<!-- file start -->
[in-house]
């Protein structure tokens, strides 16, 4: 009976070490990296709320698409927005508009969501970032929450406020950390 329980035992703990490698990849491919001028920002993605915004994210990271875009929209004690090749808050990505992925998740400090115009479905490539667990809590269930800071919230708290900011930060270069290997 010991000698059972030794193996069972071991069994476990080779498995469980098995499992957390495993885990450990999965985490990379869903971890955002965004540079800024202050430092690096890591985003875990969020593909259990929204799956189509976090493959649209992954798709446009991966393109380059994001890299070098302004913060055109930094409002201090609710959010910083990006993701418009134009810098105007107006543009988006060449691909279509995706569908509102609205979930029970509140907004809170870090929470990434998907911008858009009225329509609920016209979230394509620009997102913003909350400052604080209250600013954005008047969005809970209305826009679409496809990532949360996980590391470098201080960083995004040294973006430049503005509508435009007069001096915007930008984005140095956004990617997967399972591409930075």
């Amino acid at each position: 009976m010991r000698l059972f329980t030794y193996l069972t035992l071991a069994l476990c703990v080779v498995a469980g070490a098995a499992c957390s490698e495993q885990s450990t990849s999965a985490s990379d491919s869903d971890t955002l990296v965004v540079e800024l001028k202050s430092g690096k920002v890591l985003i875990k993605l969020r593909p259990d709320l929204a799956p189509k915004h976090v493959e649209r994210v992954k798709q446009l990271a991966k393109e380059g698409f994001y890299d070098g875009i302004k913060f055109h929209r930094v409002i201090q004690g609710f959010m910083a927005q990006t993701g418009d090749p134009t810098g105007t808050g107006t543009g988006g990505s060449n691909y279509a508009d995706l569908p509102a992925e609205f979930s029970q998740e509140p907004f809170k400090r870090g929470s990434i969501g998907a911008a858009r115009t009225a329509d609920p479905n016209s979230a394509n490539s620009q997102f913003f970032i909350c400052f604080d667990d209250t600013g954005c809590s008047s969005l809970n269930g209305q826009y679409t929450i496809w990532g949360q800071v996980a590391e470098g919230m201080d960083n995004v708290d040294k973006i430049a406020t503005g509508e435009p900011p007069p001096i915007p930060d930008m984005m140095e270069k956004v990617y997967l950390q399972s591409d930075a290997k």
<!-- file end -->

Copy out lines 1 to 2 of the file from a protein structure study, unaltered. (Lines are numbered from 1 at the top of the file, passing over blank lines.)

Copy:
[in-house]
């Protein structure tokens, strides 16, 4: 009976070490990296709320698409927005508009969501970032929450406020950390 329980035992703990490698990849491919001028920002993605915004994210990271875009929209004690090749808050990505992925998740400090115009479905490539667990809590269930800071919230708290900011930060270069290997 010991000698059972030794193996069972071991069994476990080779498995469980098995499992957390495993885990450990999965985490990379869903971890955002965004540079800024202050430092690096890591985003875990969020593909259990929204799956189509976090493959649209992954798709446009991966393109380059994001890299070098302004913060055109930094409002201090609710959010910083990006993701418009134009810098105007107006543009988006060449691909279509995706569908509102609205979930029970509140907004809170870090929470990434998907911008858009009225329509609920016209979230394509620009997102913003909350400052604080209250600013954005008047969005809970209305826009679409496809990532949360996980590391470098201080960083995004040294973006430049503005509508435009007069001096915007930008984005140095956004990617997967399972591409930075």